Part of a trip concentrating on East Asia (China, Hong Kong, Japan, North and South Korea), continuing in South Asia (Bangladesh, India) and ending on the Arabian Peninsula (Oman, United Arab Emirates).

Oman

– visited December 2015 –

The sun is close to the horizon as the plane descends on Muscat. It is clearly visible how barren hills intersect Oman’s capital city into various areas. Unfortunately, no bus connects the airport to the city centre but some of the people I ask offer to take me to a place with public transport. They turn out to be doctors from Syria who fled the conflict in their country to work in Oman. They are full of praise for Germany and grateful that we accepted so many Syrian refugees. They offer to give me the taxi fare to Mutrah, the district of Muscat where my hotel is, but I refuse. It is not that I do not have the money, I just don’t want to spend it on a taxi ride, as long as I can get to where I want to by other means. The minibus ride is funny as everybody is interested in the strange fellow, who has turned up. I try to remember all my Arabic words that I learned a long, long time ago. I can still say in fairly decent standard Arabic that I do not speak Arabic but nothing else. They like it that I try.

The driver takes me further than the bus would usually go and brings me right to the door of my hotel. He refuses my payment, “welcome to Oman” he says instead. Somehow this will set the tone for my short trip. Oman has some oil but nothing compared to the oil riches of other Gulf countries. That has led to a much more balanced economy than some of the neighbours have. And too much fewer workers from South Asia, the bus driver, for example, is an Omani as this profession is not open for migrant workers.

The Omani Sultanate was a powerful Empire in the 17th century, vying for influence in the Persian Gulf with the Portuguese and British Empires. At its peak in the 19th century, Omani influence or control extended across the Strait of Hormuz to modern-day Iran and Pakistan, and as far south as Zanzibar. A close and at the beginning mutual beneficial relationship between Oman and the British Empire began in the late 18th century but as Omani power waned in the late 19th century, Oman became a de-facto colony. In the 20th century Oman split into a coastal area ruled from Muscat and the Imamate of Oman ruling much of the interior. With British help Sultan Said bin Taimur waged war to forcibly reunite the nation. Sultan Said was a very backward ruler who led the country on a path of isolationism and underdevelopment. Almost all technological development had simply been outlawed, Oman had only three schools, a literacy rate of 5%, and only 10 kilometres of paved roads. He was deposed in a bloodless coup by his son in 1970. The new Sultan, Qaboos bin Said, embarked on a remarkable policy of modernization and ended Oman’s isolation. In Middle Eastern Politics, Sultan Qaboos has often followed sensible policies and stayed the middle ground. He became kind of my lodestar, whenever I had no idea about a recent development, I would stand where Sultan Qaboos was, because that usually turned out to be an okay place to be. It is just that the Sultan is now 75 years old and there is no clear successor. Maybe Sultan Qaboos should go one last big step and introduce democracy? Would be a great idea, I think.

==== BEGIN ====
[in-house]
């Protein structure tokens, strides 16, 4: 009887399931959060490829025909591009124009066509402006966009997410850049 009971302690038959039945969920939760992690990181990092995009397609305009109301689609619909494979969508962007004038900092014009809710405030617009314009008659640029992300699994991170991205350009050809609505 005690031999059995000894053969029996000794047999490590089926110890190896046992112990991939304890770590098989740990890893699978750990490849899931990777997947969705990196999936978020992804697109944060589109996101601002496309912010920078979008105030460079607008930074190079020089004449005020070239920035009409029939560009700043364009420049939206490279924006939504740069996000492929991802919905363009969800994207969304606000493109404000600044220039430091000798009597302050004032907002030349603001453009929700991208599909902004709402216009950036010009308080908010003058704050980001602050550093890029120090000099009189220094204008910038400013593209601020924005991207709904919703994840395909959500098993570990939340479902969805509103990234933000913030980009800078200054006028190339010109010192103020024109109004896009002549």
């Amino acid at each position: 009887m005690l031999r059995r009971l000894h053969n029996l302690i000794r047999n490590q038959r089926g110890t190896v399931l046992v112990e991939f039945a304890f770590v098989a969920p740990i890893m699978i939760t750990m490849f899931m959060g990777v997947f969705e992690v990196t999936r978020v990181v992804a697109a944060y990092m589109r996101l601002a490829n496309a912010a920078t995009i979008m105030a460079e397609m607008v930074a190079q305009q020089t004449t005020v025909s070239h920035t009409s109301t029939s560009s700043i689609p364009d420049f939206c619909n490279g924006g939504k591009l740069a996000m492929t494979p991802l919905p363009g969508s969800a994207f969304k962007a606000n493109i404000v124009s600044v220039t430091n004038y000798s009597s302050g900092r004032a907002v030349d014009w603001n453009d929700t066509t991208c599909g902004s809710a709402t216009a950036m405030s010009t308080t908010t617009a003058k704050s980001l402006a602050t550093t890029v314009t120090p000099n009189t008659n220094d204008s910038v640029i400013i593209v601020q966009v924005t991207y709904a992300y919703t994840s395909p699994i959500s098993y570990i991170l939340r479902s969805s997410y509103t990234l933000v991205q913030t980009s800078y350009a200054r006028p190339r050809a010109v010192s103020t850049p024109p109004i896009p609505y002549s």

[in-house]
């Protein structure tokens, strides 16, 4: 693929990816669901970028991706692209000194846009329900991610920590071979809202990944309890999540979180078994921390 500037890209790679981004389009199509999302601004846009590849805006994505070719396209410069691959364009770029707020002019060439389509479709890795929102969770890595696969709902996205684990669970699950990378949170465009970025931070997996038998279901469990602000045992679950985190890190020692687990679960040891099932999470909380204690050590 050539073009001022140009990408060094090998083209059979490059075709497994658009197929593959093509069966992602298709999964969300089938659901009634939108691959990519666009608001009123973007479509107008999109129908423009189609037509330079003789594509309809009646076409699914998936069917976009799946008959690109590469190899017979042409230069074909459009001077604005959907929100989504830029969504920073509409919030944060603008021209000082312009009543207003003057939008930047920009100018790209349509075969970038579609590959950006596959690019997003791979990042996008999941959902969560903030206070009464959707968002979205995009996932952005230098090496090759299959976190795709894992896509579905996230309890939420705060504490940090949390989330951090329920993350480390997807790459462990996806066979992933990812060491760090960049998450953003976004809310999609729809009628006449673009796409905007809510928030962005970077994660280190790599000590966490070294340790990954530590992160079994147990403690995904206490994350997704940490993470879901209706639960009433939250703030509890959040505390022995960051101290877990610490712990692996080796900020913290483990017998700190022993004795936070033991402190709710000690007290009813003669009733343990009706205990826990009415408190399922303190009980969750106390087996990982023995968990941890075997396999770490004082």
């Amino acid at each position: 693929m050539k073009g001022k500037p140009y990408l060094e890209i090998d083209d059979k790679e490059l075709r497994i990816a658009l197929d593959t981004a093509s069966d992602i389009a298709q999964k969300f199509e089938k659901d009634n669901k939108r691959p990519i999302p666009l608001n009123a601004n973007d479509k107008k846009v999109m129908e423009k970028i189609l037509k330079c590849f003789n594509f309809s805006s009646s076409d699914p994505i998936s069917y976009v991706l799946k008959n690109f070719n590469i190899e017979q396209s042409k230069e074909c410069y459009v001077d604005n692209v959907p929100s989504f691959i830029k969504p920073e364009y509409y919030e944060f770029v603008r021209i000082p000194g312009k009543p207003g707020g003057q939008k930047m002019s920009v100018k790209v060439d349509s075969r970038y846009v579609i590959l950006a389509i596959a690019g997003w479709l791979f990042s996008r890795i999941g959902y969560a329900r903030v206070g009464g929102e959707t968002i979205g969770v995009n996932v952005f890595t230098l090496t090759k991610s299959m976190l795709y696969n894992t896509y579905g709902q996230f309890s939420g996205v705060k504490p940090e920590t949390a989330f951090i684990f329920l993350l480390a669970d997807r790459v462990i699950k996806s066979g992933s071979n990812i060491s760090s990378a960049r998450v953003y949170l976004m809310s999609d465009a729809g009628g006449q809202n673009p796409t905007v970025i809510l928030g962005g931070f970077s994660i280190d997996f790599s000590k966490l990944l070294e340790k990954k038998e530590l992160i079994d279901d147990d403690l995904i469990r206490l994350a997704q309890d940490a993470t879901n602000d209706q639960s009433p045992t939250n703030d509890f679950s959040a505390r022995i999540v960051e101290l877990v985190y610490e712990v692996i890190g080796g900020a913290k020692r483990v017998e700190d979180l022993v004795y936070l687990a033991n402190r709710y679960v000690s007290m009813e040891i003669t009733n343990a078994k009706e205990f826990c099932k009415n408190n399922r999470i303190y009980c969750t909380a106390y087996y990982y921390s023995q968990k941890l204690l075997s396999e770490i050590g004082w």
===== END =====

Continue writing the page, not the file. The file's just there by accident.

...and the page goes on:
Muscat

Mutrah has the Souq (market), the fish market, mosques and Mutrah Fort. Ghalya’s Museum of Modern Art is part museum and part a gallery. A watchtower, with a cannon still from Portuguese times, looks out over the harbour.

A walk over the hills brings me to Old Muscat. The forts of Al-Mirani and Al-Jalali, both originally Portuguese creations, guard the original historic city of Muscat from the sea. Al Alam Palace, commonly known as the Sultan’s Palace, is a modest affair and has an interesting gold and blue facade. It is used for ceremonial purposes and is not where the Sultan actually lives. The brand-new National Museum is not-yet open to the public.

Bahla Fort – Nizwa

Oman is not a cheap place to travel. The cheapest hotel rooms go for about 50€, which is much more than I usually pay. Additionally, the real beauty of Oman lies in its mountainous interior. Barren mountains are rising up to 3,009 metres on Jebel Shams (Sun Mountain) and in the deep valleys fertile oases are hiding. Jebel Akhdar, the Green mountain, is famous for its labyrinth of wadis and terraced orchards, where pomegranates, apricots and roses grow in abundance due to its mild Mediterranean climate. These mountains are difficult to get to without your own wheels. As a one-day tour would set me back something around 200$, I settle for something more modest.

One of the few daily buses brings me to Bahla at the foot of the Jebel Akhdar highlands. I explore the UNESCO inscribed Bahla Fort which once controlled the valuable trade in frankincense. The complex is massive but contains little information. By shared taxi, I move on to Nizwa with its Souq and fort.